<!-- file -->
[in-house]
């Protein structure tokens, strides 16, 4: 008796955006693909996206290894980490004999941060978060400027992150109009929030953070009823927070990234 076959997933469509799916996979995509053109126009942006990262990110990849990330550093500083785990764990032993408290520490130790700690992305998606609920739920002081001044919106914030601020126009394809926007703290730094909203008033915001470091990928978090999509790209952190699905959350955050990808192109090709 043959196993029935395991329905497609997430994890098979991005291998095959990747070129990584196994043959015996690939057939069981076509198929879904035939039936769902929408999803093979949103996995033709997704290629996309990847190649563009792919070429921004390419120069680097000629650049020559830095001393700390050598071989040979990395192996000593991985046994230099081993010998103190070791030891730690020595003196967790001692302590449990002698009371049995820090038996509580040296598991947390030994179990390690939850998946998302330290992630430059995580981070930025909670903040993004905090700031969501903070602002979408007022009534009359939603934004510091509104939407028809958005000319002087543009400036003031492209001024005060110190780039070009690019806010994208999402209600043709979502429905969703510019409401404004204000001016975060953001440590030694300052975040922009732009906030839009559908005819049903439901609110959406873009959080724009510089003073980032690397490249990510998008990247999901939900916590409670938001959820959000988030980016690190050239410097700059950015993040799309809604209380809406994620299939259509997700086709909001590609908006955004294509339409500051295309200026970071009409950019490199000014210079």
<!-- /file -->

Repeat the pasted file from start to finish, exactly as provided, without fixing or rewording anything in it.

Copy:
[in-house]
């Protein structure tokens, strides 16, 4: 008796955006693909996206290894980490004999941060978060400027992150109009929030953070009823927070990234 076959997933469509799916996979995509053109126009942006990262990110990849990330550093500083785990764990032993408290520490130790700690992305998606609920739920002081001044919106914030601020126009394809926007703290730094909203008033915001470091990928978090999509790209952190699905959350955050990808192109090709 043959196993029935395991329905497609997430994890098979991005291998095959990747070129990584196994043959015996690939057939069981076509198929879904035939039936769902929408999803093979949103996995033709997704290629996309990847190649563009792919070429921004390419120069680097000629650049020559830095001393700390050598071989040979990395192996000593991985046994230099081993010998103190070791030891730690020595003196967790001692302590449990002698009371049995820090038996509580040296598991947390030994179990390690939850998946998302330290992630430059995580981070930025909670903040993004905090700031969501903070602002979408007022009534009359939603934004510091509104939407028809958005000319002087543009400036003031492209001024005060110190780039070009690019806010994208999402209600043709979502429905969703510019409401404004204000001016975060953001440590030694300052975040922009732009906030839009559908005819049903439901609110959406873009959080724009510089003073980032690397490249990510998008990247999901939900916590409670938001959820959000988030980016690190050239410097700059950015993040799309809604209380809406994620299939259509997700086709909001590609908006955004294509339409500051295309200026970071009409950019490199000014210079």